Tuesday, October 31, 2006

Stern report: the key points

Hilary Osborne
Monday October 30, 2006
Guardian Unlimited



The dangers

• All countries will be affected by climate change, but the poorest countries will suffer earliest and most.

• Average temperatures could rise by 5C from pre-industrial levels if climate change goes unchecked.

• Warming of 3 or 4C will result in many millions more people being flooded. By the middle of the century 200 million may be permanently displaced due to rising sea levels, heavier floods and drought.

• Warming of 4C or more is likely to seriously affect global food production.

• Warming of 2C could leave 15-40% species facing extinction.

• Before the industrial revolution level of greenhouse gases in the atmosphere was 280 parts per million (ppm) CO2 equivalent (CO2e); the current level is 430ppm CO2e. The level should be limited to 450-550ppm CO2.

• Anything higher would substantially increase risks of very harmful impacts. Anything lower would impose very high adjustment costs in the near term and might not even be feasible.

• Deforestation is responsible for more emissions than the transport sector.

• Climate change is the greatest and widest-ranging market failure ever seen.

Recommended actions

• Three elements of policy are required for an effective response: carbon pricing, technology policy and energy efficiency.

• Carbon pricing, through taxation, emissions trading or regulation, will show people the full social costs of their actions. The aim should be a global carbon price across countries and sectors.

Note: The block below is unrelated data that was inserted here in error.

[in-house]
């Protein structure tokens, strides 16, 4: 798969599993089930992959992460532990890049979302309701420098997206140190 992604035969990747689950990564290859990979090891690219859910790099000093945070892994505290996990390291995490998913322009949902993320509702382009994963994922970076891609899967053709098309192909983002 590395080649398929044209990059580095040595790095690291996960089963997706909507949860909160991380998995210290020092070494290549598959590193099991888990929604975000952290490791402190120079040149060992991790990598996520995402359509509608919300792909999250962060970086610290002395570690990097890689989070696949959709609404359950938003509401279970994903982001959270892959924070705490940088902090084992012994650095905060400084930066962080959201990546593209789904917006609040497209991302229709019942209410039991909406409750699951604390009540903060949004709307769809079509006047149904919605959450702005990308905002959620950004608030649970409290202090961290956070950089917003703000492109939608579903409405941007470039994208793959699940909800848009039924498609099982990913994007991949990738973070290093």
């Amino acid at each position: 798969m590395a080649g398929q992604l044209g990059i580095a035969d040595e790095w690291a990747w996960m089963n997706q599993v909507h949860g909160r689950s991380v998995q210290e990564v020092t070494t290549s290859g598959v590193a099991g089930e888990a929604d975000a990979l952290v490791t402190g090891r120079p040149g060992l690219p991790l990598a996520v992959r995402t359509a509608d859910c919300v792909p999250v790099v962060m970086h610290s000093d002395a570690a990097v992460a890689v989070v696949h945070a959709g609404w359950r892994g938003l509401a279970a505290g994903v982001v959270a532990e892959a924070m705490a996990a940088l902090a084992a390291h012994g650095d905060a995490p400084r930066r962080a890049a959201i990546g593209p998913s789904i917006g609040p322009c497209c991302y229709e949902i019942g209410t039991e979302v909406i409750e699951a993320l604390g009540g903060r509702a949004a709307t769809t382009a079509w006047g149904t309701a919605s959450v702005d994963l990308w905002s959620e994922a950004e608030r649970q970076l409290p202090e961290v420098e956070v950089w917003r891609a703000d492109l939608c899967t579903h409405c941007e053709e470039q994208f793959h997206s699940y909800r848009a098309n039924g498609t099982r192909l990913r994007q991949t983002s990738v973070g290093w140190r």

• Emissions trading schemes, like that operating across the EU, should be expanded and linked.

• Technology policy should drive the large-scale development and use of a range of low-carbon and high-efficiency products.

• Globally, support for energy research and development should at least double; support for the deployment of low-carbon technologies should be increased my up to five times.

• International product standards could be introduced.

• Large-scale international pilot programmes to explore the best ways to curb deforestation should be started very quickly.

• Climate change should be fully integrated into development policy, and rich countries should honour pledges to increase support through overseas development assistance.

• International funding should support improved regional information on climate change impacts.

• International funding should go into researching new crop varieties that will be more resilient to drought and flood.

Economic impacts

• The benefits of strong, early action considerably outweigh the costs.

• Unabated climate change could cost the world at least 5% of GDP each year; if more dramatic predictions come to pass, the cost could be more than 20% of GDP.

• The cost of reducing emissions could be limited to around 1% of global GDP; people could be charged more for carbon-intensive goods.

• Each tonne of CO2 we emit causes damages worth at least $85, but emissions can be cut at a cost of less than $25 a tonne.

• Shifting the world onto a low-carbon path could eventually benefit the economy by $2.5 trillion a year.

• By 2050, markets for low-carbon technologies could be worth at least $500bn.

• What we do now can have only a limited effect on the climate over the next 40 or 50 years, but what we do in the next 10-20 years can have a profound effect on the climate in the second half of this century.

Read the Stern review here.

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